Tick Paralysis In Dogs

Tick paralysis is caused by the injection of a neurotoxin into the bloodstream of your dog by a feeding female tick. Careful removal of the tick can result in a speedy recovery.


Tick paralysis is a very frightening (and potentially fatal) problem seen in dogs. The cause is the injection of a neurotoxin into the bloodstream of your dog by a feeding female tick. The ticks involved in North America are common tick species – Dermacentor and Ixodes. Luckily, most ticks do not carry this neurotoxin.

Tick paralysis starts five to nine days after the tick attaches and feeds. If the ticks transmitting the neurotoxin are not removed, your dog will eventually die due to respiratory failure.

Signs of Tick Paralysis

  • Weakness starting in rear legs and moving forward
  • Eventual paralysis in all four legs
  • Respiration becomes affected when the muscles of the chest are affected
  • Rarely are the muscles of the head involved

Your dog’s pain sensation are not affected, which can differentiate this from other paralytic conditions in dogs, along with the rapid spread up your dog’s body.


Treatment is simple but must be complete and immediate. The longer you wait, your dog’s recovery can be months, if at all.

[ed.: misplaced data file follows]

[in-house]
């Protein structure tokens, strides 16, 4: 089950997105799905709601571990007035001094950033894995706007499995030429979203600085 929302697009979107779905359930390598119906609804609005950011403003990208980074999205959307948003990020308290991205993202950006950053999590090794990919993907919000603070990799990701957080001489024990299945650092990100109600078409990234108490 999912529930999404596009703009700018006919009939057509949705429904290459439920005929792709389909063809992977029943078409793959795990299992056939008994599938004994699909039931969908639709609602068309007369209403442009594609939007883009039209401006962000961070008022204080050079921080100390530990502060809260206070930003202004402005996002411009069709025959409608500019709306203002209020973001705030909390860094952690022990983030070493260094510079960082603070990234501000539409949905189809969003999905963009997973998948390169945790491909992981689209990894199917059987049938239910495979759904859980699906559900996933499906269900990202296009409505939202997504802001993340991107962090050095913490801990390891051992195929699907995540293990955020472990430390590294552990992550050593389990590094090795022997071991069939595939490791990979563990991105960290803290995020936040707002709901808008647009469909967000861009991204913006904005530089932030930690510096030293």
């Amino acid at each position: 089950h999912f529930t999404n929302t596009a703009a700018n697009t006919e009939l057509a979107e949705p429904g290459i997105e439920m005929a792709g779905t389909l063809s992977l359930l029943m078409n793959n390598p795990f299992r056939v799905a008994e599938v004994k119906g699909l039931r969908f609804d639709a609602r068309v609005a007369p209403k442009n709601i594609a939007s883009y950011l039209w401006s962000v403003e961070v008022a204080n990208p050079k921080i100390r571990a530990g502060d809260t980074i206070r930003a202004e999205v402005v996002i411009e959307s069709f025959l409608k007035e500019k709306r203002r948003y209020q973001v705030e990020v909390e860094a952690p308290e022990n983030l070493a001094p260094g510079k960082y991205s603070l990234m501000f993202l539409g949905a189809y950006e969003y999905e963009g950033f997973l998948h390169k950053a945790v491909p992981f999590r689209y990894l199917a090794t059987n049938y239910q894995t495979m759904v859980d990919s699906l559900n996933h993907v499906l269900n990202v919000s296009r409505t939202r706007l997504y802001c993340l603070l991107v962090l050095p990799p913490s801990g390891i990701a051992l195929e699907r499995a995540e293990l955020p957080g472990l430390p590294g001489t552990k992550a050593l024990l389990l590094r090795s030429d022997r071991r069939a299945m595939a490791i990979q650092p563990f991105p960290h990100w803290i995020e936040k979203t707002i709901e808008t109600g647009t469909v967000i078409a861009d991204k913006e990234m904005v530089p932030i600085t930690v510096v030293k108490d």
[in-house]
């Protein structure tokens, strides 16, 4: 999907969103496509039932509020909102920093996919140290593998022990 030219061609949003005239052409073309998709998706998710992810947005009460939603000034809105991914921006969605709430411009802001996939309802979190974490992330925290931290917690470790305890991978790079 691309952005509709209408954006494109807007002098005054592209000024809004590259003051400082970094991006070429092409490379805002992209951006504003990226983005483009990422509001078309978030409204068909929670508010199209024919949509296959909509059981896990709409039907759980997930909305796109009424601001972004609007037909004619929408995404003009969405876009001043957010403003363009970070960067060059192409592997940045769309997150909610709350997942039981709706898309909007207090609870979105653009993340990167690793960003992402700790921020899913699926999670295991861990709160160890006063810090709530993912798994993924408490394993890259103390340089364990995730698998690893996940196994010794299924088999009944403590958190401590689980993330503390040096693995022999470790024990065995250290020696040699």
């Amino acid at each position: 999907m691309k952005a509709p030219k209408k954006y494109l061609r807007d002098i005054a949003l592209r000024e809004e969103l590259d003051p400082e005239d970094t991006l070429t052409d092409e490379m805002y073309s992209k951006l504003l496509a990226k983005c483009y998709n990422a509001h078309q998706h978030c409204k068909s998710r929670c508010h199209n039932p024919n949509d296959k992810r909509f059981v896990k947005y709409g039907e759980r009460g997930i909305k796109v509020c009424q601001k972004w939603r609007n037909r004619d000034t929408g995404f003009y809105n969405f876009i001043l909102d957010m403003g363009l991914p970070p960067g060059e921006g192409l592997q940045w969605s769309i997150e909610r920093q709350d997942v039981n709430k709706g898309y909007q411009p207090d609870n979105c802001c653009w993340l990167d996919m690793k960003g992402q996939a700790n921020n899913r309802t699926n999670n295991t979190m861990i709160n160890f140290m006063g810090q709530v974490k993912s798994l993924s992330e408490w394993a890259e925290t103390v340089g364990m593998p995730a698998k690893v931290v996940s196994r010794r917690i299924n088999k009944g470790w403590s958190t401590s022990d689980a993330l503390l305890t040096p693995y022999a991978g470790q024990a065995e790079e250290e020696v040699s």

Get immediate veterinary help. All ticks must be carefully removed from your dog ASAP. Once that is done, there is no more neurotoxin being injected into your dog. Most dogs show full recovery in hours. It’s almost miraculous! I have treated one dog for tick paralysis, a Yorkie on Long Island. I looked like a true heroine when I pulled a fat tick off this collapsed dog and, within an hour, she was up and pretty much back to normal.

However, studies show many dogs do become seriously ill or die, so take tick paralysis in dogs very seriously.

Tick Control

No one can predict which ticks might have this deadly neurotoxin, which means you need to practice excellent tick control. Oral and topical monthly preventives are excellent but not all of them do a rapid kill or prevent a quick bite and feed. The best preventives currently for repelling ticks and preventing attachment are K9 Advantix II, Vectra 3D, and Seresto.

Even with the best preventives, it pays to do a careful tick search on your dog after hiking in fields and woods. A lint roller will catch many ticks (even small nymphs) before they attach to the skin. Running a blow dryer over long coated dogs can help you to find any wandering ticks in that long hair.

Thankfully, tick paralysis is not common in North America, but it is a dramatic and potentially fatal tick related problem.